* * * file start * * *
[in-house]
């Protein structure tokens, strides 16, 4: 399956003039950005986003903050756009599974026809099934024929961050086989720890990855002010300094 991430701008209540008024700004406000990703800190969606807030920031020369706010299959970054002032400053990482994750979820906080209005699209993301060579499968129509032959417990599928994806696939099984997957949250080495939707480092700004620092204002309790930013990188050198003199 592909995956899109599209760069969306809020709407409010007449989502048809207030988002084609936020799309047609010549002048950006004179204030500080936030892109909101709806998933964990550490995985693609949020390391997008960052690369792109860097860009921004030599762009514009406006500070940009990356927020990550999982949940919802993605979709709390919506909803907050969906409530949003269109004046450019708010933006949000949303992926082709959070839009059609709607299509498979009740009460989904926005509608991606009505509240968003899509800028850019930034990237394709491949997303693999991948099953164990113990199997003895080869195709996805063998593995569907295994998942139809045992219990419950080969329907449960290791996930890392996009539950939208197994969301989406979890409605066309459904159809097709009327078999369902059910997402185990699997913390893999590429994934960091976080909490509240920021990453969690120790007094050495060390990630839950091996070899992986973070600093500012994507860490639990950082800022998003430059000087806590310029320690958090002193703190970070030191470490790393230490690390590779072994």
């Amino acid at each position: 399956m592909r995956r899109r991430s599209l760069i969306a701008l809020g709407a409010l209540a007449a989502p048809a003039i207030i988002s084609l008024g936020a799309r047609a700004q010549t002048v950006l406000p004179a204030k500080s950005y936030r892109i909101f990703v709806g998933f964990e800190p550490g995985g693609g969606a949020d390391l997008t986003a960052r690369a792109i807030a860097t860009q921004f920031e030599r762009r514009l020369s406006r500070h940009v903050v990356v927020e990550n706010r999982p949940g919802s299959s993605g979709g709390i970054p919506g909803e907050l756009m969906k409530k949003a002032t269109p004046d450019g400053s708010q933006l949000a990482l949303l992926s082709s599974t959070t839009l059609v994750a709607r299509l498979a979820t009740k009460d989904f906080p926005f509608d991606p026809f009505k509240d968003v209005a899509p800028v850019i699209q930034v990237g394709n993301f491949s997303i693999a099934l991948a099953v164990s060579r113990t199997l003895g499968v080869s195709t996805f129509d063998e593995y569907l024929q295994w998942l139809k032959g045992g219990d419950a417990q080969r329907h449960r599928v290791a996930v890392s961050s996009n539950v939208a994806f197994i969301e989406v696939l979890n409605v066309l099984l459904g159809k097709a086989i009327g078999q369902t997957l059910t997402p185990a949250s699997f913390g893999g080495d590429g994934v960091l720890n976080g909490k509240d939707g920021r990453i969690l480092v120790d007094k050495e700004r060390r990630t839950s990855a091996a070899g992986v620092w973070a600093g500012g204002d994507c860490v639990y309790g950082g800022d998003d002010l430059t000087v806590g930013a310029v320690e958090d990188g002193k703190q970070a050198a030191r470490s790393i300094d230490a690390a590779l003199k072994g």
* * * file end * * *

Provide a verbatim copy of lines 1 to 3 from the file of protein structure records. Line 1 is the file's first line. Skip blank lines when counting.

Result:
[in-house]
């Protein structure tokens, strides 16, 4: 399956003039950005986003903050756009599974026809099934024929961050086989720890990855002010300094 991430701008209540008024700004406000990703800190969606807030920031020369706010299959970054002032400053990482994750979820906080209005699209993301060579499968129509032959417990599928994806696939099984997957949250080495939707480092700004620092204002309790930013990188050198003199 592909995956899109599209760069969306809020709407409010007449989502048809207030988002084609936020799309047609010549002048950006004179204030500080936030892109909101709806998933964990550490995985693609949020390391997008960052690369792109860097860009921004030599762009514009406006500070940009990356927020990550999982949940919802993605979709709390919506909803907050969906409530949003269109004046450019708010933006949000949303992926082709959070839009059609709607299509498979009740009460989904926005509608991606009505509240968003899509800028850019930034990237394709491949997303693999991948099953164990113990199997003895080869195709996805063998593995569907295994998942139809045992219990419950080969329907449960290791996930890392996009539950939208197994969301989406979890409605066309459904159809097709009327078999369902059910997402185990699997913390893999590429994934960091976080909490509240920021990453969690120790007094050495060390990630839950091996070899992986973070600093500012994507860490639990950082800022998003430059000087806590310029320690958090002193703190970070030191470490790393230490690390590779072994």
């Amino acid at each position: 399956m592909r995956r899109r991430s599209l760069i969306a701008l809020g709407a409010l209540a007449a989502p048809a003039i207030i988002s084609l008024g936020a799309r047609a700004q010549t002048v950006l406000p004179a204030k500080s950005y936030r892109i909101f990703v709806g998933f964990e800190p550490g995985g693609g969606a949020d390391l997008t986003a960052r690369a792109i807030a860097t860009q921004f920031e030599r762009r514009l020369s406006r500070h940009v903050v990356v927020e990550n706010r999982p949940g919802s299959s993605g979709g709390i970054p919506g909803e907050l756009m969906k409530k949003a002032t269109p004046d450019g400053s708010q933006l949000a990482l949303l992926s082709s599974t959070t839009l059609v994750a709607r299509l498979a979820t009740k009460d989904f906080p926005f509608d991606p026809f009505k509240d968003v209005a899509p800028v850019i699209q930034v990237g394709n993301f491949s997303i693999a099934l991948a099953v164990s060579r113990t199997l003895g499968v080869s195709t996805f129509d063998e593995y569907l024929q295994w998942l139809k032959g045992g219990d419950a417990q080969r329907h449960r599928v290791a996930v890392s961050s996009n539950v939208a994806f197994i969301e989406v696939l979890n409605v066309l099984l459904g159809k097709a086989i009327g078999q369902t997957l059910t997402p185990a949250s699997f913390g893999g080495d590429g994934v960091l720890n976080g909490k509240d939707g920021r990453i969690l480092v120790d007094k050495e700004r060390r990630t839950s990855a091996a070899g992986v620092w973070a600093g500012g204002d994507c860490v639990y309790g950082g800022d998003d002010l430059t000087v806590g930013a310029v320690e958090d990188g002193k703190q970070a050198a030191r470490s790393i300094d230490a690390a590779l003199k072994g």